Moby, Joaquin Phoenix and Billie Eilish urge world leaders at climate talks to curb animal farming

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Moby, Joaquin Phoenix and Billie Eilish urge world leaders at climate talks to curb animal farming
Moby, Joaquin Phoenix and Billie Eilish urge world leaders at climate talks to curb animal farming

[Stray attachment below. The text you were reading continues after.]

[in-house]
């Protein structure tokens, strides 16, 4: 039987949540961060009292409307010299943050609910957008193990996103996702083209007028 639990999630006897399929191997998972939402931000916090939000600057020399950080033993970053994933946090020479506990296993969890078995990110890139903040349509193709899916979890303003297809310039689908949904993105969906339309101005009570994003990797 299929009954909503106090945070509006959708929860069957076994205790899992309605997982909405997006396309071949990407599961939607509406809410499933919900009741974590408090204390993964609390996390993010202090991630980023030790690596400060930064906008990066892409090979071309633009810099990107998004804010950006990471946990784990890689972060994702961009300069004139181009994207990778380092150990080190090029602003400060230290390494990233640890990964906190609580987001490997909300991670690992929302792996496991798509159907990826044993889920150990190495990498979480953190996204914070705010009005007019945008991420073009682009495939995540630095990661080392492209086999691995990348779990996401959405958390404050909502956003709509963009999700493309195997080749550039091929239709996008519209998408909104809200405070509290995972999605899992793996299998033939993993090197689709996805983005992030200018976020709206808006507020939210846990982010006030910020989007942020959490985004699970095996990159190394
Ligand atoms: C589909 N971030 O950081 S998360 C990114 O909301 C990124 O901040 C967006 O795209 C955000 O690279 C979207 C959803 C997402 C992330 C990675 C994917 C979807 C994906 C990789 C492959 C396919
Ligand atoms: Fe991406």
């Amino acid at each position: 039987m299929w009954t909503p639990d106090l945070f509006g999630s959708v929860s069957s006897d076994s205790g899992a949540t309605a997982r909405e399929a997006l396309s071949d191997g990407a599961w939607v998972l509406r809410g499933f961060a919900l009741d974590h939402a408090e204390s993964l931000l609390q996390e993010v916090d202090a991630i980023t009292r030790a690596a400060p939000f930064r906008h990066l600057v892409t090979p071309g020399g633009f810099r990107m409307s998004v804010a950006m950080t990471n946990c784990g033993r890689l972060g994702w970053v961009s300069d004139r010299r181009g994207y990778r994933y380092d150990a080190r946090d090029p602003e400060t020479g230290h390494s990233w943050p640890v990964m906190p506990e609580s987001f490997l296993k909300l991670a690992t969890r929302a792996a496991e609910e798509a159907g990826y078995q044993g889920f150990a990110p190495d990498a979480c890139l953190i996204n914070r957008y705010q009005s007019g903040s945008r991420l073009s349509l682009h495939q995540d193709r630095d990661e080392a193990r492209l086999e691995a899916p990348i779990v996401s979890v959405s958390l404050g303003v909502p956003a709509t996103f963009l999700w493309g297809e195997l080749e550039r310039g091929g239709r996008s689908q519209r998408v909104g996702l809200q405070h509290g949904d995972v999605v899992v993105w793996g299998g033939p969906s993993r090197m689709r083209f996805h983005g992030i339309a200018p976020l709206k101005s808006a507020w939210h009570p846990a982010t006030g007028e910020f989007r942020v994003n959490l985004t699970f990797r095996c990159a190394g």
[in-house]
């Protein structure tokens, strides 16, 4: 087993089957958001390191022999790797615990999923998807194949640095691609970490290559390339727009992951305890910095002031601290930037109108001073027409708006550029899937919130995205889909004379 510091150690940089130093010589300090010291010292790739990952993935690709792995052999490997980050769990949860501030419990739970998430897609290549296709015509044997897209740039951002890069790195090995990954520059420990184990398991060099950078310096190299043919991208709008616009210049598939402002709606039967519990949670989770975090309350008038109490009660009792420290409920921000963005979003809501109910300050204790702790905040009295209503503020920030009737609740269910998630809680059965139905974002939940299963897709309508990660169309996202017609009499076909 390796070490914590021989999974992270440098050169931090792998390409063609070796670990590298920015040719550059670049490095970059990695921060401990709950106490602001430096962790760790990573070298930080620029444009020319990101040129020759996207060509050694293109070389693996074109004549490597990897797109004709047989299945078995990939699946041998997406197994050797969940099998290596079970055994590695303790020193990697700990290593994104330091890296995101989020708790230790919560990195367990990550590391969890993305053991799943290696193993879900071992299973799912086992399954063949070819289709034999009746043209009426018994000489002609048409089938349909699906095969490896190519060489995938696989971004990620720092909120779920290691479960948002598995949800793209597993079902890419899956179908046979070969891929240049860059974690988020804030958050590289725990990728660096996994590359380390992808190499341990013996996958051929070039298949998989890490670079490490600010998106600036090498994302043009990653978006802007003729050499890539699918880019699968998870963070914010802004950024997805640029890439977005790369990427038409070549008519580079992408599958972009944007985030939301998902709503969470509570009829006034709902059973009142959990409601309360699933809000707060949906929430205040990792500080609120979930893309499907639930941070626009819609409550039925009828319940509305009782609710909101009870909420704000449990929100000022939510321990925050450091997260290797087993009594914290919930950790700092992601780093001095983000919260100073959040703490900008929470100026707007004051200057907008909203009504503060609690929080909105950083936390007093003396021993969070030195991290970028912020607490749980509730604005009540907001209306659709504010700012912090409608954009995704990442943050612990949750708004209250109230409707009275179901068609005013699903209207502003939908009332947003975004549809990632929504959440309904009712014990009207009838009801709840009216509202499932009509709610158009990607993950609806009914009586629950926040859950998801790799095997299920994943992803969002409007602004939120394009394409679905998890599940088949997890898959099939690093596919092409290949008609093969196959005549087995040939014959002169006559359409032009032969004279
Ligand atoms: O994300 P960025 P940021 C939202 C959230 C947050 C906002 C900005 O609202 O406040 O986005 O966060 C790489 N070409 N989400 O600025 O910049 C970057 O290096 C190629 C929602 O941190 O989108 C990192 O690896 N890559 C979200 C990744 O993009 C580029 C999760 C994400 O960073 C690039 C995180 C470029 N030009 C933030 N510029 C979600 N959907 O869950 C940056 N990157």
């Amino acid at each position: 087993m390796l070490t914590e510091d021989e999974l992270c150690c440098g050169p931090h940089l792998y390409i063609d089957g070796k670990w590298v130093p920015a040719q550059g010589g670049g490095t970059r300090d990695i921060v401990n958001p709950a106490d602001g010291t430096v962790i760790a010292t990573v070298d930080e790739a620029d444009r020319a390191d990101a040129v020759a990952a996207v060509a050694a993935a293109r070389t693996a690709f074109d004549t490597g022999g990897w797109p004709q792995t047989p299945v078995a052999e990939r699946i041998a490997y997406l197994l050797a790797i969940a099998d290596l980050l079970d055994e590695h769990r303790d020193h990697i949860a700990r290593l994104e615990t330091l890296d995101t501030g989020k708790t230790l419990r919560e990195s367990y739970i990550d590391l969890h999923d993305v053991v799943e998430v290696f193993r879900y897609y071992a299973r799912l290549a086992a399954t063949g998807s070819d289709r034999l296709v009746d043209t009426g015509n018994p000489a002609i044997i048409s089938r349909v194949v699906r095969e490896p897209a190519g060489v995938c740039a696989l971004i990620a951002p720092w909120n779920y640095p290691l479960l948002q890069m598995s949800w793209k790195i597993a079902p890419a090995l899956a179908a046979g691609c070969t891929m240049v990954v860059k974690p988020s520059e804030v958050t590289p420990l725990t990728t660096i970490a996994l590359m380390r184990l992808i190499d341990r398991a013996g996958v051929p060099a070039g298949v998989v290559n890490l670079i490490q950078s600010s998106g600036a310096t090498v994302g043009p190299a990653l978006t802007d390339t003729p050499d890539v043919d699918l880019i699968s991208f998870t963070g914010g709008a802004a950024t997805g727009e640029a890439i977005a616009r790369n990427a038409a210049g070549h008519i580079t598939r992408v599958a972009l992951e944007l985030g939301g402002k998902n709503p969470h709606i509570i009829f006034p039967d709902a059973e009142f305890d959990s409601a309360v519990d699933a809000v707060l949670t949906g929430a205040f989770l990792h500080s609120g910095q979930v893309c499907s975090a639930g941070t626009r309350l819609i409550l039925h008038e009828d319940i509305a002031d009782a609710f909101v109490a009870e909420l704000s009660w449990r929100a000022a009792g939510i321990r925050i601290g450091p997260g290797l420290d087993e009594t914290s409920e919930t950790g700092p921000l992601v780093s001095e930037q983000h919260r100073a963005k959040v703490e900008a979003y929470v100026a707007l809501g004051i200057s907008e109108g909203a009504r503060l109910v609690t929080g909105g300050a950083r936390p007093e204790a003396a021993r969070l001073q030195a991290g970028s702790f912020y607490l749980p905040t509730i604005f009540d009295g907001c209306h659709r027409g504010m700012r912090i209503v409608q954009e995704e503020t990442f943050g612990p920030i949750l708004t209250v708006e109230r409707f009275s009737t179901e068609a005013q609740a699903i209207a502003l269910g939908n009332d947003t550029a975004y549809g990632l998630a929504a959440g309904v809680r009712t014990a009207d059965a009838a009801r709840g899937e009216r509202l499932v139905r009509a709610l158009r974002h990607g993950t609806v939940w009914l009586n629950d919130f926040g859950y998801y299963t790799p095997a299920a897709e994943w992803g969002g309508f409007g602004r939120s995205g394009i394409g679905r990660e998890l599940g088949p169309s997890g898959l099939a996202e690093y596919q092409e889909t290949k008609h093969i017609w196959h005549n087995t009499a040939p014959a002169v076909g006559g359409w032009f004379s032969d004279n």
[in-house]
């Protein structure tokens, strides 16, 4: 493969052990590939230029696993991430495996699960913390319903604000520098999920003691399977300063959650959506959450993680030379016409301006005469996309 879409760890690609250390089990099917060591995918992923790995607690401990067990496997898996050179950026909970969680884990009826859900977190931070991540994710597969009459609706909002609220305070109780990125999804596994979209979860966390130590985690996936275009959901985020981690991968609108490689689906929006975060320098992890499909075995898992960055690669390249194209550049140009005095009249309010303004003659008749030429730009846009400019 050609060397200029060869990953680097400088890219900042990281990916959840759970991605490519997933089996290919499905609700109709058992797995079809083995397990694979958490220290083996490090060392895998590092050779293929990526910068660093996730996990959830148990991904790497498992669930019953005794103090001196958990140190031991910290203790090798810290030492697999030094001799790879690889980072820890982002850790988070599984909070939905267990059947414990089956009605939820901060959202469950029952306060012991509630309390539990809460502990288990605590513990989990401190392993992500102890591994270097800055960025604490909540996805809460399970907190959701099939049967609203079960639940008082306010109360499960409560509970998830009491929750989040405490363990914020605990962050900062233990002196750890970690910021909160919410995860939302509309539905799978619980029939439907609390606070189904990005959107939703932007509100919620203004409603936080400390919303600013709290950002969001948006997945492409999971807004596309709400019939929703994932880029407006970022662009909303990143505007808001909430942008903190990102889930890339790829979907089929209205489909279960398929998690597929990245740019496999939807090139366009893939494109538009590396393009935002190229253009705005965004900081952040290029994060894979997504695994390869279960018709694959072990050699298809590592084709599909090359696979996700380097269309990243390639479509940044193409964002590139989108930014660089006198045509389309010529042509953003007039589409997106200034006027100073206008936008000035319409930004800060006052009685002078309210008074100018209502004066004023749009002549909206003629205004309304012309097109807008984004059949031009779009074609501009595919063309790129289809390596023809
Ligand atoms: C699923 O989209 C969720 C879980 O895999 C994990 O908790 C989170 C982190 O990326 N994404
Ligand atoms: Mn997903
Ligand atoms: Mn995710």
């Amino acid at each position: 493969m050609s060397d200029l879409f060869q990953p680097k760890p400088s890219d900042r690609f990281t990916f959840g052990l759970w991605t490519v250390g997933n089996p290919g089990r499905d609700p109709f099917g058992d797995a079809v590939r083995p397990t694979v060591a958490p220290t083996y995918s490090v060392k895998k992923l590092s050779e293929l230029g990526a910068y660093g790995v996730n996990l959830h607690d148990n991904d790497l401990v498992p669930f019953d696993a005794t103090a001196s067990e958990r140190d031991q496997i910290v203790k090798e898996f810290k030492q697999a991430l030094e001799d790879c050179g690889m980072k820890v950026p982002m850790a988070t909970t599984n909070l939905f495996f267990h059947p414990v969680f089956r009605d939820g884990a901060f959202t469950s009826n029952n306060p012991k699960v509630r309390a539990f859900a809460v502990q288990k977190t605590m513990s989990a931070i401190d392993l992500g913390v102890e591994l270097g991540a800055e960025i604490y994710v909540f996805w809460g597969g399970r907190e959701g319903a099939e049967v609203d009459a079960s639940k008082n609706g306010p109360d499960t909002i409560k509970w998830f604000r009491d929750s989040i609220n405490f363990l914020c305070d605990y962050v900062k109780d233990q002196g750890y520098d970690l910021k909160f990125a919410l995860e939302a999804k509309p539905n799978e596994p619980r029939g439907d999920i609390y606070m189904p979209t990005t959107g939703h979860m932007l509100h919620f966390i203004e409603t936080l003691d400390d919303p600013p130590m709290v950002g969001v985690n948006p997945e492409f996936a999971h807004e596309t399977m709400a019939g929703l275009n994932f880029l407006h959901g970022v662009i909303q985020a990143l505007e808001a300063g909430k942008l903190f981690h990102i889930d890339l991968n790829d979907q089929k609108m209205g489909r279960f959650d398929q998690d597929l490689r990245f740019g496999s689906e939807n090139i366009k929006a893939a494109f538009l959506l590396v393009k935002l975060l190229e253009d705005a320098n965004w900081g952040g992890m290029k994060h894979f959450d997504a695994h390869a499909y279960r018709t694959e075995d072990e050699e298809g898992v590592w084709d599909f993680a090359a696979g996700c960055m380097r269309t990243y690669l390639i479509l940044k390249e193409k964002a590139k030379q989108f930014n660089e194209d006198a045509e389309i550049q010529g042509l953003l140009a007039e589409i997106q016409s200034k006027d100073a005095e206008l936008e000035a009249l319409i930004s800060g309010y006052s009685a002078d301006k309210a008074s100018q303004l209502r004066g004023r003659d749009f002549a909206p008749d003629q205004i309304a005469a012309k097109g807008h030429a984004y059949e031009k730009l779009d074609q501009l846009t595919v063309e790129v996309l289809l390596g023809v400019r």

A number of stars, including Billie Eilish, Moby, Joaquin Phoenix and Stephen Fry, are calling on the government to get world leaders to discuss animal husbandry for the damage it causes at the upcoming climate crisis summit. Eighteen celebrities wrote to MP Alok Sharma: President of the Cop26 Conference, calling on him and other delegates to “formally and publicly recognize the role of animal husbandry as one of the greatest causes of climate change”. Other stars signing the letter include: Ricky Gervais, Joanna Lumley, Deborah Meaden, Harry Potter star Evanna Lynch, singer Leona Lewis, Chris Packham, actors Alicia Silverstone, Alan Cumming and Daisy Ridley, singer-songwriter Alesha Dixon, model Lily Cole, singer Finneas O’Connell and James McVey and reality TV star Lucy Watson that animal husbandry should be on the Cop26 agenda because it is the second largest source of harmful emissions after burning fossil fuels for electricity and heat and the agricultural organization say the world’s livestock accounts for 14.5 percent of carbon emissions, but other research has concluded it is closer to 16.5 percent. This is similar to the level that all of the world’s transportation generates together – and the proportion is expected to increase. The celebrities – all plant-based diets – warn that the world will not keep the agreed temperatures at 2 ° C without a large-scale change in animal husbandry systems. The letter, coordinated by Humane Society International / UK and viewed by The In Independent reads: “With animal husbandry being such a major source of greenhouse gas emissions, it is impossible to meet the goals set in the Paris Agreement without changing our global food system . “Even if all other major sources of emissions were reformed, we will still fall short.” Addressing these urgent areas at the Cop26 meeting would spur governments around the world to act and would add another high-i to heads of state and government mpact option to expand your toolbox for combating climate change: “We call for the UNFCCC [United Nations Framework Convention on Climate Change] to formally and publicly recognize the role of animal husbandry as a major contributor to climate change and to open up more space for dialogue. “Agriculture; Provide incentives to develop alternatives to animal husbandry and to change the priorities of public procurement in the public sector change. ”So if we want to protect our planet, we must incorporate intensive animal husbandry into strategies to mitigate climate change. Cop26 is one of our last vital opportunities to reform our global food system. ”Each year, at least 88 billion terrestrial animals are bred and slaughtered worldwide, which make up nearly 80 percent of the world’s agricultural area, but less than a fifth of which produce the world’s calories. Animal husbandry is also a major cause of deforestation, extinction, soil degradation, pollution and depletion of water resources due to the vast tracts of land where crops are grown to feed them, a system long criticized by experts as being highly inefficient A number of reports conclude that meat consumption needs to be reduced in order to contain CO2 emissions. Worldwide leading scientists from the IPBES (Intergovernmental Science-Policy Platform on Biodiversity and Ecosystem Services) have even brought the idea of ​​a meat tax onto the market. A 2019 study showed that by 2030, without radical changes, the livestock sector is projected to account for almost half of the global emissions budget for 1.5 ° C. The conference ignores the second largest contributor to the climate crisis. The production of meat, milk and eggs also requires huge amounts of water – up to three times as much as the production of grain, a s tudy found. The Independent has asked the UNFCCC for its response to the letter’s demands.

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